A Call to End Indefinite Detention
by The Opportunity Agenda, Tue Jun 07, 2011 at 01:04:00 PM EDT
The right to due process under the law is a cornerstone of America’s commitment to freedom and fairness. Protections against unfair imprisonment, mistreatment by law enforcement officials, and indefinite detention—guaranteed by the 5th and 6th amendments of the Constitution—are rights that no one living in the United States would or should be expected to go without.
Unfortunately, the right to due process ends at immigration enforcement. One of the many cracks in our broken immigration system is that undocumented immigrants are frequently detained for months or even years. In addition to violating our values, these detentions also have a fiscal price tag; a 2009 report from Human Rights First estimated that the United States spent $300 million on indefinite detentions from 2003 to 2009. Nobody benefits from a system that cannot process immigration violations and clogs an already overburdened detention system. Without real solutions, a lack of due process undermines the fairness and efficacy our justice system is based on.
The Supreme Court ruled that detaining undocumented immigrants is supposed to be a temporary measure that lasted only as long as it was “reasonably necessary to secure removal” of the person—it was never intended to be a punishment for a crime. Detaining immigrants for months or even years because we don’t know what to do with them not only doesn’t make sense, it violates our basic notions of due process. Due process isn’t just a right guaranteed to citizens--it applies to anyone in the United States. A speedier, more transparent trial and appeals process would go a long way toward making our immigration policies fairer and more effective.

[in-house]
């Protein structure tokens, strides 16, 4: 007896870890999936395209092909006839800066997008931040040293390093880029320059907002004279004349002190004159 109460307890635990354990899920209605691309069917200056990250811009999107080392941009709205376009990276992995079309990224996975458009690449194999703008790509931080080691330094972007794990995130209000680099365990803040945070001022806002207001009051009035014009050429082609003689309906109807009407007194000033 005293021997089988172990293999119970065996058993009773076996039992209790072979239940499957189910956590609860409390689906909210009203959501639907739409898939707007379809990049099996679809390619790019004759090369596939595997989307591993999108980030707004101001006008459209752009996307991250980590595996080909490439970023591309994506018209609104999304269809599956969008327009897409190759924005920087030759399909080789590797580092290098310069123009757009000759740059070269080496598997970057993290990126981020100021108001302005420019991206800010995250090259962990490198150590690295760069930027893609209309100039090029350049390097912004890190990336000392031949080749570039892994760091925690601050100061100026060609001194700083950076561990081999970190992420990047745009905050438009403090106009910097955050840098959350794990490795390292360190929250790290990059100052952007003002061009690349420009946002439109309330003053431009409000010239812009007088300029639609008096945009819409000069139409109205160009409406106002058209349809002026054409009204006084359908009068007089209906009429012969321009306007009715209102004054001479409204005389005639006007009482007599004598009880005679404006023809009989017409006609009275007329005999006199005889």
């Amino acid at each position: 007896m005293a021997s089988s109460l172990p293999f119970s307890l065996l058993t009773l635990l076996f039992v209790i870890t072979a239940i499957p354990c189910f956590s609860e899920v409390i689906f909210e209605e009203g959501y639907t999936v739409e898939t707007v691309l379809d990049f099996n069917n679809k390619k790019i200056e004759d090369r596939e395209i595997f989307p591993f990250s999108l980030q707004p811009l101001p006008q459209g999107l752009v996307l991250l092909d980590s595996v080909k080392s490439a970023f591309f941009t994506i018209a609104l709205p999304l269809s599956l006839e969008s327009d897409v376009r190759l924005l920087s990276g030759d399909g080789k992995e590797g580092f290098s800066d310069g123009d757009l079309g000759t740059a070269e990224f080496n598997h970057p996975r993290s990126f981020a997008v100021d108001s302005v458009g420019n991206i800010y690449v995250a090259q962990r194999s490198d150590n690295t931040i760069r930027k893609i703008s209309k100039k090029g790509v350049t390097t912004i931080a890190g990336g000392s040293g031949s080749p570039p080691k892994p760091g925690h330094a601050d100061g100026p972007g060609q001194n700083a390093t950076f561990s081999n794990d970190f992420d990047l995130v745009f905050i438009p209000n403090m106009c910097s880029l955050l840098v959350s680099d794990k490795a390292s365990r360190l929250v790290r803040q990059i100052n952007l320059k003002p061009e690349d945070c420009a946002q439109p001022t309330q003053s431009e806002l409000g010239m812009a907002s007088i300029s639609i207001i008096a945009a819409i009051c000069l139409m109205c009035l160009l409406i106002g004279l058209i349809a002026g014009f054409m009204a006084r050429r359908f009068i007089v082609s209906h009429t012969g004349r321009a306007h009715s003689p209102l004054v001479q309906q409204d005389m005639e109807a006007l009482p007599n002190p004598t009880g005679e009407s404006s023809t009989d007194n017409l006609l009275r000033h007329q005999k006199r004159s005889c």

To date, indefinite detention has been the result of organizational failure on an overburdened immigration system. Recently proposed legislation would codify indefinite detention for migrants who cannot be returned to their home countries. American citizens have perhaps come to expect a level of gridlock in Congress, but no one should accept the legalization of a broken status quo. Our values, and our sense of equal justice, demand better.
If we want to end indefinite detention, the process starts with greater accountability from the Department of Homeland Security to end these prolonged detentions and create greater transparency. If one group can be denied due process, none of us will be safe to enjoy the rights that America stands for.